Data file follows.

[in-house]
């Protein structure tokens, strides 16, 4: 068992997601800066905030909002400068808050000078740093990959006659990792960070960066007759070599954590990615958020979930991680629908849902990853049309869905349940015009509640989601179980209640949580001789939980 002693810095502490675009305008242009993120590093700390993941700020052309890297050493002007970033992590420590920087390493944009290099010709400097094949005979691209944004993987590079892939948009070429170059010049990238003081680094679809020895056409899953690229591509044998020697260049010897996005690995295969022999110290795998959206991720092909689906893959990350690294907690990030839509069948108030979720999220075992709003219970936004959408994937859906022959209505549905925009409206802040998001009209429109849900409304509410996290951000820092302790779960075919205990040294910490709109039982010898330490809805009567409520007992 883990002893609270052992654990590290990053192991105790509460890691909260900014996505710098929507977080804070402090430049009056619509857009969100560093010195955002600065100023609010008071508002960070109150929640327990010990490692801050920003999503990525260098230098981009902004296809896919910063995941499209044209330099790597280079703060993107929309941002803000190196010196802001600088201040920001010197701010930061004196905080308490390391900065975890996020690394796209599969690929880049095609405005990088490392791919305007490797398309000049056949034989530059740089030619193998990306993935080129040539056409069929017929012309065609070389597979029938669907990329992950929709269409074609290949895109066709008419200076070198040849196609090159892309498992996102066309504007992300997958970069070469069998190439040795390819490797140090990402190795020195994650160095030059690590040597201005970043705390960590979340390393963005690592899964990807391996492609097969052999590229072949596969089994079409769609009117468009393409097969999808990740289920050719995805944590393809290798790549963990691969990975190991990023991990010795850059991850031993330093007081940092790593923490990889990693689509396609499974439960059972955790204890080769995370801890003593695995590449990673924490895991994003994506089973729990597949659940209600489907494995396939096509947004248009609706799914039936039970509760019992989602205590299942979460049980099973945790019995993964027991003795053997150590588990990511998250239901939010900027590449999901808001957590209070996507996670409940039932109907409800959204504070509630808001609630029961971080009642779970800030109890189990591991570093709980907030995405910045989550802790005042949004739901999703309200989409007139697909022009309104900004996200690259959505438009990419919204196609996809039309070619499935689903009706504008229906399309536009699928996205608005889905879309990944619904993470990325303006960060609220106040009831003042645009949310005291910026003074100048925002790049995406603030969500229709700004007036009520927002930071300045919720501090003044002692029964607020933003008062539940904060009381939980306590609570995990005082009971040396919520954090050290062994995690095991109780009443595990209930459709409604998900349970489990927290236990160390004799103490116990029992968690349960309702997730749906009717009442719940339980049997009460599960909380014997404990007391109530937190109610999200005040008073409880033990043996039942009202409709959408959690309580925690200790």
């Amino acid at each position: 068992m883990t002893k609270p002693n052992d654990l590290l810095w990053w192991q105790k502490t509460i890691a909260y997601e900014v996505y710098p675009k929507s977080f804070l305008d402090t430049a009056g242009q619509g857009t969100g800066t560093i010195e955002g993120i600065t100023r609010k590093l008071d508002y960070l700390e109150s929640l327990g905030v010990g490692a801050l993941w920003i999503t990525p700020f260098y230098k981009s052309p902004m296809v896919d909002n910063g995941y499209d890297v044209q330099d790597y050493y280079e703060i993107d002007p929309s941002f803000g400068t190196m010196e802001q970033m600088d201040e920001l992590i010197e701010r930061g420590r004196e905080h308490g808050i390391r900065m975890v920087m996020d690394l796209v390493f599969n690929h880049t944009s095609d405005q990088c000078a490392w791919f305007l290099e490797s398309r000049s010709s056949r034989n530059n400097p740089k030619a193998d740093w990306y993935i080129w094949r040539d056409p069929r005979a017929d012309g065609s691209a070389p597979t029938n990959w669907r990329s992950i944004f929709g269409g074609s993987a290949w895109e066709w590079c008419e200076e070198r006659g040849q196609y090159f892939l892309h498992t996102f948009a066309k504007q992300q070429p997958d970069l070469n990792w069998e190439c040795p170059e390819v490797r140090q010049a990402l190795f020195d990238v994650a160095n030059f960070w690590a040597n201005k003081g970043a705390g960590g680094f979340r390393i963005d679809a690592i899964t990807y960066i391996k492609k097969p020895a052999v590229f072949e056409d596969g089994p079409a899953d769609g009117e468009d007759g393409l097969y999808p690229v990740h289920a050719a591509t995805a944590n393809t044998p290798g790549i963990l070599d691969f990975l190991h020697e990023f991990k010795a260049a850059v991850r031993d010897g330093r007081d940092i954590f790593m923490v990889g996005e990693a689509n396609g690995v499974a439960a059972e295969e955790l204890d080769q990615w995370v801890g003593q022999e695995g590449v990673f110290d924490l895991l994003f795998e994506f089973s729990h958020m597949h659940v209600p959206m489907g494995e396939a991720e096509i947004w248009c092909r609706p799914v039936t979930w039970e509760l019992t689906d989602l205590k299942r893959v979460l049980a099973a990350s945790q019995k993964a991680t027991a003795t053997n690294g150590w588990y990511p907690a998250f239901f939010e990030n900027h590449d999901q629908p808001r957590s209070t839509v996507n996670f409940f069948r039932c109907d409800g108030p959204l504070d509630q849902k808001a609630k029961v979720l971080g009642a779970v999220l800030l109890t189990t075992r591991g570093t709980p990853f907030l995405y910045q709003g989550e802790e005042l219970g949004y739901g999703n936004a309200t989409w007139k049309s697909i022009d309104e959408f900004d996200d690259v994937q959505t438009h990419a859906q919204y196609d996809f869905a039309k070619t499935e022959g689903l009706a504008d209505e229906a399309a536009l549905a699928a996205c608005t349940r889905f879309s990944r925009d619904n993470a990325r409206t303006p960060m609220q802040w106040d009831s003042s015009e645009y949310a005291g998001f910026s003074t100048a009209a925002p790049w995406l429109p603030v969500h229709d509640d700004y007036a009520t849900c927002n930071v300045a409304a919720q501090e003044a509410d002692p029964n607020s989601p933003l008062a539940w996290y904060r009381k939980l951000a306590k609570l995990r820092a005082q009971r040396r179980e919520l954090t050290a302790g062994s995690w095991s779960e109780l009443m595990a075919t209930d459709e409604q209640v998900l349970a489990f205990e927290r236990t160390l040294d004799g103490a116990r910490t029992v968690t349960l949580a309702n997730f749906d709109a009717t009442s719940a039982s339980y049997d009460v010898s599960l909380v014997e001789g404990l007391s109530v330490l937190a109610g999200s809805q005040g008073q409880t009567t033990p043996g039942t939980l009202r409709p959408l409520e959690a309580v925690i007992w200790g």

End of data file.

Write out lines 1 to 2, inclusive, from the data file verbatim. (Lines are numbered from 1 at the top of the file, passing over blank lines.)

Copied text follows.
[in-house]
């Protein structure tokens, strides 16, 4: 068992997601800066905030909002400068808050000078740093990959006659990792960070960066007759070599954590990615958020979930991680629908849902990853049309869905349940015009509640989601179980209640949580001789939980 002693810095502490675009305008242009993120590093700390993941700020052309890297050493002007970033992590420590920087390493944009290099010709400097094949005979691209944004993987590079892939948009070429170059010049990238003081680094679809020895056409899953690229591509044998020697260049010897996005690995295969022999110290795998959206991720092909689906893959990350690294907690990030839509069948108030979720999220075992709003219970936004959408994937859906022959209505549905925009409206802040998001009209429109849900409304509410996290951000820092302790779960075919205990040294910490709109039982010898330490809805009567409520007992 883990002893609270052992654990590290990053192991105790509460890691909260900014996505710098929507977080804070402090430049009056619509857009969100560093010195955002600065100023609010008071508002960070109150929640327990010990490692801050920003999503990525260098230098981009902004296809896919910063995941499209044209330099790597280079703060993107929309941002803000190196010196802001600088201040920001010197701010930061004196905080308490390391900065975890996020690394796209599969690929880049095609405005990088490392791919305007490797398309000049056949034989530059740089030619193998990306993935080129040539056409069929017929012309065609070389597979029938669907990329992950929709269409074609290949895109066709008419200076070198040849196609090159892309498992996102066309504007992300997958970069070469069998190439040795390819490797140090990402190795020195994650160095030059690590040597201005970043705390960590979340390393963005690592899964990807391996492609097969052999590229072949596969089994079409769609009117468009393409097969999808990740289920050719995805944590393809290798790549963990691969990975190991990023991990010795850059991850031993330093007081940092790593923490990889990693689509396609499974439960059972955790204890080769995370801890003593695995590449990673924490895991994003994506089973729990597949659940209600489907494995396939096509947004248009609706799914039936039970509760019992989602205590299942979460049980099973945790019995993964027991003795053997150590588990990511998250239901939010900027590449999901808001957590209070996507996670409940039932109907409800959204504070509630808001609630029961971080009642779970800030109890189990591991570093709980907030995405910045989550802790005042949004739901999703309200989409007139697909022009309104900004996200690259959505438009990419919204196609996809039309070619499935689903009706504008229906399309536009699928996205608005889905879309990944619904993470990325303006960060609220106040009831003042645009949310005291910026003074100048925002790049995406603030969500229709700004007036009520927002930071300045919720501090003044002692029964607020933003008062539940904060009381939980306590609570995990005082009971040396919520954090050290062994995690095991109780009443595990209930459709409604998900349970489990927290236990160390004799103490116990029992968690349960309702997730749906009717009442719940339980049997009460599960909380014997404990007391109530937190109610999200005040008073409880033990043996039942009202409709959408959690309580925690200790």